- cLOSING: The Nuggets ended the game going 0-15 from the field. They did not score a bucket after the 8:26 mark of the fourth quarter. Meanwhile the Raptors went on a 17-2 run. That’s the epitome of losing a basketball game. That’s not the type of loss you suffer because both teams played hard and one came out on top after making some tough, late baskets. That’s the type of loss where your entire infrastructure crumbles beneath your feet as everyone turns toward the other in disbelief, eventually ending with the entire team gingerly walking off the court in a despondent, desultory manner asking, “What. Just. Happened?”
- Red or Blue Pill?: At the 5:30 mark of the fourth quarter, with the Nuggets trailing the Raptors by only one point, George Karl decided to substitute Al Harrington and Andre Miller in place of Kenneth Faried and JaVale McGee. This was the undoing of the Denver Nuggets against the Toronto Raptors as we know it. From that point on, the Raptors out-rebounded the Nuggets 16-8, out-scored the Nuggets 10-2 and easily won the game by nine points. When Karl switched to Harrington and Miller the Raptors were playing zone. Instead of attempting to beat them from them inside out with defense, Karl elected to out-shoot them offensively even though the Nuggets had been relatively cold from both 2- and 3-point range. The Nuggets then became a jump-shooting team and lost because of it. Bottom line: Karl had the choice between defense (which would have required him to trust a rookie and young center) and offense, and he chose the latter even when it meant Harrington would be playing center, Chandler playing power forward and Afflalo playing small forward. This seemed to be a microcosm of the Nuggets season. In the face of adversity, Karl chose offense instead of defense (which is inexcusable by itself) and idiosyncrasies instead of bravery.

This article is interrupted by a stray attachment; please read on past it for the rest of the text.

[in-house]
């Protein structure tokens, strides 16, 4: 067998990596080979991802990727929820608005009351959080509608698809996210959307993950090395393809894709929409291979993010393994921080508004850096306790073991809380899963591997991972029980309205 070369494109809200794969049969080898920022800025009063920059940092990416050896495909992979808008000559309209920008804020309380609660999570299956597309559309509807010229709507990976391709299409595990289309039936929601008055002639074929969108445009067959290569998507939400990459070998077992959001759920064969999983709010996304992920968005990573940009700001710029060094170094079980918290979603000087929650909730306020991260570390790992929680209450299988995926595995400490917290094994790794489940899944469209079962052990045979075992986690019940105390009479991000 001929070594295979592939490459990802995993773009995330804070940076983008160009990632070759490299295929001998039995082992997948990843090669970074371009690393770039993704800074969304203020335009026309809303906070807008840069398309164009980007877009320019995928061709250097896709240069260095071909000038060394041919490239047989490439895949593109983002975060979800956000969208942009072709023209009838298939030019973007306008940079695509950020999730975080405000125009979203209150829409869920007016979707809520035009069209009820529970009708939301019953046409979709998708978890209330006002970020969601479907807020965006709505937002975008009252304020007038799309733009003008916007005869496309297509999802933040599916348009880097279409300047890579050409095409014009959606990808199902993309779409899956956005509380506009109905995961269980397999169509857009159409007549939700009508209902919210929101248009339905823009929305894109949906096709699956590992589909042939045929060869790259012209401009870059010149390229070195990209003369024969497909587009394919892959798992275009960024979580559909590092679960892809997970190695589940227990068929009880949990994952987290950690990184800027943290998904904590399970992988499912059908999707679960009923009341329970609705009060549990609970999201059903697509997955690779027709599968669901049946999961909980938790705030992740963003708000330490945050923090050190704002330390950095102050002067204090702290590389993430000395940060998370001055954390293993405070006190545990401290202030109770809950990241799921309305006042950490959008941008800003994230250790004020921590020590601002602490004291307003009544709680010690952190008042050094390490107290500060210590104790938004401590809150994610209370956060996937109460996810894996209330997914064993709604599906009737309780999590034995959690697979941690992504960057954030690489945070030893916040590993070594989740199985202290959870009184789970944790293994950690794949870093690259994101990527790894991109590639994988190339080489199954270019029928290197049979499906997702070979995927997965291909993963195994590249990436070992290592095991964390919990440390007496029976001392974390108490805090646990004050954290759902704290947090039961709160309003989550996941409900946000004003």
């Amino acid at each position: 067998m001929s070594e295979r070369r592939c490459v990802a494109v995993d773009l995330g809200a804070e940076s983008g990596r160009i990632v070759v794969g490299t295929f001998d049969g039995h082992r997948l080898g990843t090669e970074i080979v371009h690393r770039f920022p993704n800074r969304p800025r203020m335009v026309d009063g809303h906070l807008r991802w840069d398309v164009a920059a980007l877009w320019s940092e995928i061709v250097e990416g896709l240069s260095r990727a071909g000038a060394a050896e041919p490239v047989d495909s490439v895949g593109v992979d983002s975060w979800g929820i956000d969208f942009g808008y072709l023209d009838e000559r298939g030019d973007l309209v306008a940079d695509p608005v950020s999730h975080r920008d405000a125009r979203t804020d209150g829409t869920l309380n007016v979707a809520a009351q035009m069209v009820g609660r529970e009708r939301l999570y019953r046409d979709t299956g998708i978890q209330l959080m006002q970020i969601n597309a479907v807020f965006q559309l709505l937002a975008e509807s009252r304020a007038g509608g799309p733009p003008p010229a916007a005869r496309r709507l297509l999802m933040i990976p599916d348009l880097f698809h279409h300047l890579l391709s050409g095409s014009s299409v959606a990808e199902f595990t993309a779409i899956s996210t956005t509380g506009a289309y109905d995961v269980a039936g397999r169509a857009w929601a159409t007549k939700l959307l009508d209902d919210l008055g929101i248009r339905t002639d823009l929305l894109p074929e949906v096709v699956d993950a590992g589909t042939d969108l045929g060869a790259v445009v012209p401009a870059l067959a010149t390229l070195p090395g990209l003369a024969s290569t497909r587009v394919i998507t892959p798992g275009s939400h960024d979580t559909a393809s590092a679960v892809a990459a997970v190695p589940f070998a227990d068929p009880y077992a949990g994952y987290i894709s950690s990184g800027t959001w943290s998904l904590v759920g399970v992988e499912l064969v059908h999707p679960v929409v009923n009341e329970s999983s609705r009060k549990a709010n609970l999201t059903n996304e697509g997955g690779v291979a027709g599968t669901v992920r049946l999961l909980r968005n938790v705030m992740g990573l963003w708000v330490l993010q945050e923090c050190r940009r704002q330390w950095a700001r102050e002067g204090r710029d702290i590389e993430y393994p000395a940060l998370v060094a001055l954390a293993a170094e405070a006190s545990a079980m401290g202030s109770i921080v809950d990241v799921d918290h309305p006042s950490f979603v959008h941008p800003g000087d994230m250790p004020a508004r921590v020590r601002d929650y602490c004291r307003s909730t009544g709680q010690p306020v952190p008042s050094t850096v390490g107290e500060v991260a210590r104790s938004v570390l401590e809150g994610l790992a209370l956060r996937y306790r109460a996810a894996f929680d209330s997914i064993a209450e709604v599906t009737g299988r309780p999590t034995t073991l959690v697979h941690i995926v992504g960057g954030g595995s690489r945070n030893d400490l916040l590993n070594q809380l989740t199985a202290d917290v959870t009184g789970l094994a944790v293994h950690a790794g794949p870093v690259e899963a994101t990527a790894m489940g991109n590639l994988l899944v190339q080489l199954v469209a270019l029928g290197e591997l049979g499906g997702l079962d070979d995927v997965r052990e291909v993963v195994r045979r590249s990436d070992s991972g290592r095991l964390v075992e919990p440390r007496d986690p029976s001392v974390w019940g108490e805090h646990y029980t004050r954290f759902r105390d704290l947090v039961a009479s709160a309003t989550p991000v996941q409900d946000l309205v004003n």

- Lineup Nightmare: The Nuggets lineups have been tough to watch all year. Karl is infatuated with small ball, yet hardly ever infuses Faried into the equation. Why Mozgov is even seeing the court over Birdman or Koufos is mind-boggling. Closing out games with almost every person on the floor out of position doesn’t seem like the recipe for success. All of this has added up to unsightly rotations that simply don’t work. The worst part: Karl refuses to acknowledge their malfunction and repeats his same mistakes frequently. They say the the definition of “crazy” is doing the same thing over and over, yet expecting different results. You do the math…
- What Does It All Mean Basil?: As I wrote to Sam Holako of Raptors Republic in the game preview, the most frustrating part of this season has been the Nuggets inability to move firmly one direction or another. If they’re going to lose, then go young, get the rookies some run and make strides toward improving for next year; however, if they’re going to make a push for the playoffs, then make a push for the playoffs!!! Instead, this team is floating in mediocrity, teasing its fans with a few excellent performances every once in a while. More than anything, it would just be nice to see some consistency, especially on defense.
- 15: That’s how many games the Nuggets have left in the 2011-12 campaign. Hard to believe. Things have gone by fast and for the most part, the season has been a major disappointment. Since they started out 14-5, the Nuggets have gone 13-19. It’s difficult to imagine the team turning things around especially with Gallinari out most of the way and nine of the last 15 games coming on the road. Is the NBA Draft Lottery awaiting the Nuggets for the first time since 2003? If so, changes will need to be made in many departments of the Nuggets organization as this team is too talented to be underachieving this much.
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Kalen was born in Durango, CO, in 1988 and graduated from Metropolitan State University of Denver in 2013 with a degree in journalism. He's now an itinerant hoping to travel as much as possible before eventually succumbing to the "real world." Aside from writing Kalen likes movies, music, spicy food and the great outdoors. Edward Abbey is his current idol.